The universal controls all of my devices with one, very weird, exception: The pause button doesn’t work for the Samsung BD-P2500 1080p Blu-ray Disc Player. There is only one code available to program Samsung Blu-Ray players into the remote, so it’s not like I got it wrong. Contacting Bose’s customer support yielded the lame response:

*****To reply to this message, please select the reply button. To help us expedite your inquiry, please be sure to include our original response.******

Mr Bourassa,

The remote does not control all functions of all systems. A universal learning remote such as the Phillips Pronto would be able to learn all functions of any component, but these remotes are significantly more expensive.

Thank you for contacting Bose Corporation.
Richard Card
Product and Technical Support Team
————————————————-
Bose Corporation
US Telephone: (800)367-4008
International Tel: (508)766-1900
Email: http://www.bose.com/ContactUs
Fax: (508)766-1919
Telephone Hours: Mon-Fri 8:30AM-9:00PM, Sat 9:00AM-5:00PM (EST)
————————————————-
[massive footer pushing 3.2.1 system removed]——————————
Technical Support Information:

[Email Id:blah]
[Email Agent Id:blah]
[Queue Id:blah]

—–Original Message—–

Thank you for your response.

Do you know if this flaw has been corrected in the universal remotes offered
with the later Cinemate systems.

I can understand some of the more specialized features not being represented
in a universal remote, but “Pause” is a pretty basic DVD function to be
lacking.

Thanks,

Marc

On Sat, Oct 3, 2009 at 4:29 PM, <support@bose.com> wrote:

> *****To reply to this message, please select the reply button. To help us
> expedite your inquiry, please be sure to include our original
> response.******
>
> Mr Bourassa,
>
> Thank you for your inquiry. The remote code 21099 is the correct code for
> te Sausung BD-P2500.  We are aware that this does not allow control of all
> remote functions, but there is no alternative code or workaround (other than
> to use the remote that came with the Samsung). Sorry we could not assist you
> with this.
>
> Thank you for contacting Bose Corporation.
> Richard Card
> Product and Technical Support Team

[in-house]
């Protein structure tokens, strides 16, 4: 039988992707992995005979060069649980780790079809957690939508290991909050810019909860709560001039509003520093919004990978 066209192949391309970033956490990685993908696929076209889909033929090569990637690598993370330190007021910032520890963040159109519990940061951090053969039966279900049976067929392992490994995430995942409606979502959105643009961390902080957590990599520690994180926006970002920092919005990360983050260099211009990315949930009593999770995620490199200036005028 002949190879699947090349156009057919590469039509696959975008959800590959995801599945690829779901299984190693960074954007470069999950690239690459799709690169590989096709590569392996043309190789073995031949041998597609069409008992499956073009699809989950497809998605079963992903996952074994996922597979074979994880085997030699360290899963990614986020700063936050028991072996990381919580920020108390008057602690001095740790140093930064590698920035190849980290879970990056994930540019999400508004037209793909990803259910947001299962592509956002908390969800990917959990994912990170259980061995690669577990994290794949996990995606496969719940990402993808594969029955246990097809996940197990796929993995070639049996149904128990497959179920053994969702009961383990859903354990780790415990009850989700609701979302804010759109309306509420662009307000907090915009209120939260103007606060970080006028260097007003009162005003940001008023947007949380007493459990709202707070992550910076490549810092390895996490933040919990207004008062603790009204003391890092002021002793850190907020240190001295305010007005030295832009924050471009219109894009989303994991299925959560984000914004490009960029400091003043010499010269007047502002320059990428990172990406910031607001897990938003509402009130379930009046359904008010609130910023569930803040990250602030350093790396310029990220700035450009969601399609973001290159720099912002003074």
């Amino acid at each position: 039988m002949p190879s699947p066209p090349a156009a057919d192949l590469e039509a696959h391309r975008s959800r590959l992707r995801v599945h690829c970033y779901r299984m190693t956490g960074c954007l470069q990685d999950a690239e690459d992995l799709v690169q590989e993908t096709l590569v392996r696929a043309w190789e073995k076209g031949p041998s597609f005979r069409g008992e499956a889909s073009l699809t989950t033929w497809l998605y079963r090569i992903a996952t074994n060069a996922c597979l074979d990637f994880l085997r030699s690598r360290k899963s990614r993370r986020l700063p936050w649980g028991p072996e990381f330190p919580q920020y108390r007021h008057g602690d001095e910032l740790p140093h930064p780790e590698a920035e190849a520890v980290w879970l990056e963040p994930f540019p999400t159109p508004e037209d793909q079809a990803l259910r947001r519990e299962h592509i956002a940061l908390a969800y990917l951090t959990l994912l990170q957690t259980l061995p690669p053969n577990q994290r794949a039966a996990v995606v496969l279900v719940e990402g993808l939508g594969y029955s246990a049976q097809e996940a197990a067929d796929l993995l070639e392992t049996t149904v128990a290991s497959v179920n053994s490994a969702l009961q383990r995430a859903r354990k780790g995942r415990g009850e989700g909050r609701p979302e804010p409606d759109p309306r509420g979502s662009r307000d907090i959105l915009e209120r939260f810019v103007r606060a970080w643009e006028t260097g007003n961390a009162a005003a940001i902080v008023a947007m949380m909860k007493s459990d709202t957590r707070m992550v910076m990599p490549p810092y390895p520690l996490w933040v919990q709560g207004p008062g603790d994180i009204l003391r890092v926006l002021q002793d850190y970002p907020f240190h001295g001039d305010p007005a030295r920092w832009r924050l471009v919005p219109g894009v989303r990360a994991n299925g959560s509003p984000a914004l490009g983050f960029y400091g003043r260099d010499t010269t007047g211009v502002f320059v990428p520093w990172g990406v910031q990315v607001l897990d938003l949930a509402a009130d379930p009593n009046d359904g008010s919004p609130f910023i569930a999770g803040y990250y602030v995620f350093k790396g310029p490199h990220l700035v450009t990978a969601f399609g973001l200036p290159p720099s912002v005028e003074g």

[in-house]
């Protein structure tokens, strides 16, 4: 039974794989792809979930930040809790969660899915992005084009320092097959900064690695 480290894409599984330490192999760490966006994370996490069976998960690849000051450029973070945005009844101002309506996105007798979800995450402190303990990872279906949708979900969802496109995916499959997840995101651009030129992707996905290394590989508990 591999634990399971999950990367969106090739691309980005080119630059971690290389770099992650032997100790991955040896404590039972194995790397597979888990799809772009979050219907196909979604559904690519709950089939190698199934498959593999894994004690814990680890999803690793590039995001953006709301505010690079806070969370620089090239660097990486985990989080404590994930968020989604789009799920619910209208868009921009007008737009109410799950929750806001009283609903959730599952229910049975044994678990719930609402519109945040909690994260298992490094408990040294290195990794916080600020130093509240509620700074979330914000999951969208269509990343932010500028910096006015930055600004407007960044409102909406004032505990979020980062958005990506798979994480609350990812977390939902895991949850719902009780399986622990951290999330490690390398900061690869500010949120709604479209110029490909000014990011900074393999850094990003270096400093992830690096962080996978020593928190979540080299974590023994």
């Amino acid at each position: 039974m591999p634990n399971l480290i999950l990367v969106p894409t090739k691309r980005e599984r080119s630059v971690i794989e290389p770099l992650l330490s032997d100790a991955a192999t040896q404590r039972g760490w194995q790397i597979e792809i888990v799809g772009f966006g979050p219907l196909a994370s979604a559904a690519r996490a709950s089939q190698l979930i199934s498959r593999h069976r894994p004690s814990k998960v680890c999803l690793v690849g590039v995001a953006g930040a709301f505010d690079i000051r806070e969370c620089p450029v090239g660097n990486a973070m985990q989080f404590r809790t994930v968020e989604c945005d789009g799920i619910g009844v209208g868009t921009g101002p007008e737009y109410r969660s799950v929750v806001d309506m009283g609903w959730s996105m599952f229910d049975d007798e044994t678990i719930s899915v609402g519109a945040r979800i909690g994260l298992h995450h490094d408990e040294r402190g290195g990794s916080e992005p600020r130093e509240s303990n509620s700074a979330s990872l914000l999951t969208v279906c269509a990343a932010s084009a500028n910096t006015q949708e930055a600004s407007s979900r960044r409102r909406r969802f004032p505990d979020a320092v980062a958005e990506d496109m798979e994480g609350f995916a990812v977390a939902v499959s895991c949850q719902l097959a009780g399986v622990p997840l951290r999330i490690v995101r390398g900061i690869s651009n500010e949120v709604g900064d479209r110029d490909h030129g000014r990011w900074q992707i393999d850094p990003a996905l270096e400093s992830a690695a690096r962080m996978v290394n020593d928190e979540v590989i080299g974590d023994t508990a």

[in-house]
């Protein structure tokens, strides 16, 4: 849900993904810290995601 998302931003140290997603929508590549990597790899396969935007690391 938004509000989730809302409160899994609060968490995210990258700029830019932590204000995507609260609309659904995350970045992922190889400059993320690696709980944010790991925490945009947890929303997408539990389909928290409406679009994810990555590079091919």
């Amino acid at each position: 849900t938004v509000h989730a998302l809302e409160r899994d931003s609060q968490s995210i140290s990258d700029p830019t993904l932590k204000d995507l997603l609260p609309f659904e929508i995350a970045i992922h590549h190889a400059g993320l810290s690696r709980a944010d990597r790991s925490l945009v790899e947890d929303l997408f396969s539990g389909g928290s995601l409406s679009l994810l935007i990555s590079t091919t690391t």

> ——————————

——————-
> Bose Corporation
> US Telephone: (800)367-4008
> International Tel: (508)766-1900
> Email: http://www.bose.com/ContactUs
> Fax: (508)766-1919
> Telephone Hours: Mon-Fri 8:30AM-9:00PM, Sat 9:00AM-5:00PM (EST)
> ————————————————-
[massive footer pushing 3.2.1 system removed]
> ——————————
> Technical Support Information:
> [Email Id:blah]
> [Email Agent Id:blah]
> [Queue Id:blah]
>
>
>
> —–Original Message—–
>
> Request Type: Setup and System Install
>
>
> Request Message: I have a Samsung Blu-Ray DVD player (model BD-P2500) for
> which the only code available (20199) for the Cinemate remote control does
> not allow pause to work.
>
> My TV and DirecTV Satellite/DVR player work properly(pause works for the
> DVR just fine). So I am confident that it is not a hardware problem with the
> pause button. Do you have an alternate code suggestion or a workaround that
> can be used so the Universal remote can fully control my system?
>
> Thanks,
>
> Marc

Apparently it was unclear to the rep that there are only 5 things that most of us want our DVD remote controls to do: Play, Stop, Fast Forward, Rewind and Pause. Anybody who watches TV with a spouse or kid knows that pause is essential.

This wasn’t a deal breaker for *me* but I wanted to mention it in case it was for others.

Some of the other Amazon.com reviews for this device whined about it being inferior because it does not accept digital input. But I think, for the average Joe who just wants really nice sound for a reasonable price AND an uncomplicated setup, this is definitely the system to get. It is absolutely simple to set up, there are NO adjustments or tweaks that are even possible to make and the sound is wonderful.

Posted under Opinions, Tech Stuff

This post was written by Marc
on October 11, 2009 at 11:37 am

Nobel Peace Prize for President Obama?

http://nobelprize.org/nobel_prizes/peace/laureates/2009/press.html

I think that this is premature. Some of the science awards take decades and are awarded only after the discovery or application has shown its value. I should think a peace prize should be awarded once the results of the efforts have been vindicated.

To do otherwise rather dilutes the reputation and meaning of the award?

Posted under Opinions

This post was written by Marc
on October 9, 2009 at 11:36 am

Need to work with, not against human nature

The below article brought an interesting response from one of my friends:

I’m all for it but it reminds me of the reverse logic gun advocates use when they suggest that giving everyone guns will make sure that no one gets shot.

To which I responded:

Nah, the gun advocates logic is a) theoretical and b) not that nobody will get shot, just that criminals are cowards and will be less likely to do their bad things if *everybody* is armed. Doesn’t really speak to crimes of passion and just plain idiot folk.

The below story seems to be verging on anecdotal (not sure if “road rage” has a clear definition for consistent reporting) but I thought it interesting since it goes with my philosophy of not fighting human nature but rather trying to come up with systems and rules that work with how folks function naturally….